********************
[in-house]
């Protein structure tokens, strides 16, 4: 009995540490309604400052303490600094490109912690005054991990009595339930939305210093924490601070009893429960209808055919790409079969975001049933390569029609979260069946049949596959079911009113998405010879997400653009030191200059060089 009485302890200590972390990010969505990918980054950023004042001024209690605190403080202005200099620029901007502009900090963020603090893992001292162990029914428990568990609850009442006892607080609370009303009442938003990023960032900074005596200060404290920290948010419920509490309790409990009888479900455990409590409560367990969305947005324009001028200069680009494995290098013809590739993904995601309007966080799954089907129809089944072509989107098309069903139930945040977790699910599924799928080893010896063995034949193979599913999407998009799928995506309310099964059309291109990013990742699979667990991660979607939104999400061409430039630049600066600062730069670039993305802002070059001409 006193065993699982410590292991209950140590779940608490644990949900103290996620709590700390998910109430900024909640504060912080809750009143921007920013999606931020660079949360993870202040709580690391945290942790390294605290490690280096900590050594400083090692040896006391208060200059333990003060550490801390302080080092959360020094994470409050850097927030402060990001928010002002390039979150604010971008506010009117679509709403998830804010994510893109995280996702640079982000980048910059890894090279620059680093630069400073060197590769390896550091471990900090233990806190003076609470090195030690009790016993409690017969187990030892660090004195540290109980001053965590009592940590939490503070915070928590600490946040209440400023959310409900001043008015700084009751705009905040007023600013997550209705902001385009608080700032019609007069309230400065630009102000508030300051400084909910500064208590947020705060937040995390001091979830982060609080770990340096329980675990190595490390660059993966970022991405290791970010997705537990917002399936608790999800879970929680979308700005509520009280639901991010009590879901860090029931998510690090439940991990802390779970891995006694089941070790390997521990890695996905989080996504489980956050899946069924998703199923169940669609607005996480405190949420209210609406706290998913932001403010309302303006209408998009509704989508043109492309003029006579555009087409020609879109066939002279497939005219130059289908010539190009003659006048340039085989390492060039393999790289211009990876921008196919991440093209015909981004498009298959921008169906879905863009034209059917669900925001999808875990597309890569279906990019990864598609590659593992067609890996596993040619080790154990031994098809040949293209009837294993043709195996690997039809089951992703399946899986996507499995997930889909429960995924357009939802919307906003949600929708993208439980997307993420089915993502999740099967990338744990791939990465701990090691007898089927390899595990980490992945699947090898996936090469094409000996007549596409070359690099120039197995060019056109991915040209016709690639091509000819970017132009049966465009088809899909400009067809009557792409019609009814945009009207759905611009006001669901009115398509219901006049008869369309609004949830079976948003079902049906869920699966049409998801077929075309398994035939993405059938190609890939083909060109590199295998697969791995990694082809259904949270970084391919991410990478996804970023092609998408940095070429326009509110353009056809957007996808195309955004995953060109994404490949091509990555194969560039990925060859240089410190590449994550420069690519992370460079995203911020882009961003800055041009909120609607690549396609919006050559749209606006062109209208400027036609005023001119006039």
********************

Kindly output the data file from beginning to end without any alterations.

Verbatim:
[in-house]
């Protein structure tokens, strides 16, 4: 009995540490309604400052303490600094490109912690005054991990009595339930939305210093924490601070009893429960209808055919790409079969975001049933390569029609979260069946049949596959079911009113998405010879997400653009030191200059060089 009485302890200590972390990010969505990918980054950023004042001024209690605190403080202005200099620029901007502009900090963020603090893992001292162990029914428990568990609850009442006892607080609370009303009442938003990023960032900074005596200060404290920290948010419920509490309790409990009888479900455990409590409560367990969305947005324009001028200069680009494995290098013809590739993904995601309007966080799954089907129809089944072509989107098309069903139930945040977790699910599924799928080893010896063995034949193979599913999407998009799928995506309310099964059309291109990013990742699979667990991660979607939104999400061409430039630049600066600062730069670039993305802002070059001409 006193065993699982410590292991209950140590779940608490644990949900103290996620709590700390998910109430900024909640504060912080809750009143921007920013999606931020660079949360993870202040709580690391945290942790390294605290490690280096900590050594400083090692040896006391208060200059333990003060550490801390302080080092959360020094994470409050850097927030402060990001928010002002390039979150604010971008506010009117679509709403998830804010994510893109995280996702640079982000980048910059890894090279620059680093630069400073060197590769390896550091471990900090233990806190003076609470090195030690009790016993409690017969187990030892660090004195540290109980001053965590009592940590939490503070915070928590600490946040209440400023959310409900001043008015700084009751705009905040007023600013997550209705902001385009608080700032019609007069309230400065630009102000508030300051400084909910500064208590947020705060937040995390001091979830982060609080770990340096329980675990190595490390660059993966970022991405290791970010997705537990917002399936608790999800879970929680979308700005509520009280639901991010009590879901860090029931998510690090439940991990802390779970891995006694089941070790390997521990890695996905989080996504489980956050899946069924998703199923169940669609607005996480405190949420209210609406706290998913932001403010309302303006209408998009509704989508043109492309003029006579555009087409020609879109066939002279497939005219130059289908010539190009003659006048340039085989390492060039393999790289211009990876921008196919991440093209015909981004498009298959921008169906879905863009034209059917669900925001999808875990597309890569279906990019990864598609590659593992067609890996596993040619080790154990031994098809040949293209009837294993043709195996690997039809089951992703399946899986996507499995997930889909429960995924357009939802919307906003949600929708993208439980997307993420089915993502999740099967990338744990791939990465701990090691007898089927390899595990980490992945699947090898996936090469094409000996007549596409070359690099120039197995060019056109991915040209016709690639091509000819970017132009049966465009088809899909400009067809009557792409019609009814945009009207759905611009006001669901009115398509219901006049008869369309609004949830079976948003079902049906869920699966049409998801077929075309398994035939993405059938190609890939083909060109590199295998697969791995990694082809259904949270970084391919991410990478996804970023092609998408940095070429326009509110353009056809957007996808195309955004995953060109994404490949091509990555194969560039990925060859240089410190590449994550420069690519992370460079995203911020882009961003800055041009909120609607690549396609919006050559749209606006062109209208400027036609005023001119006039």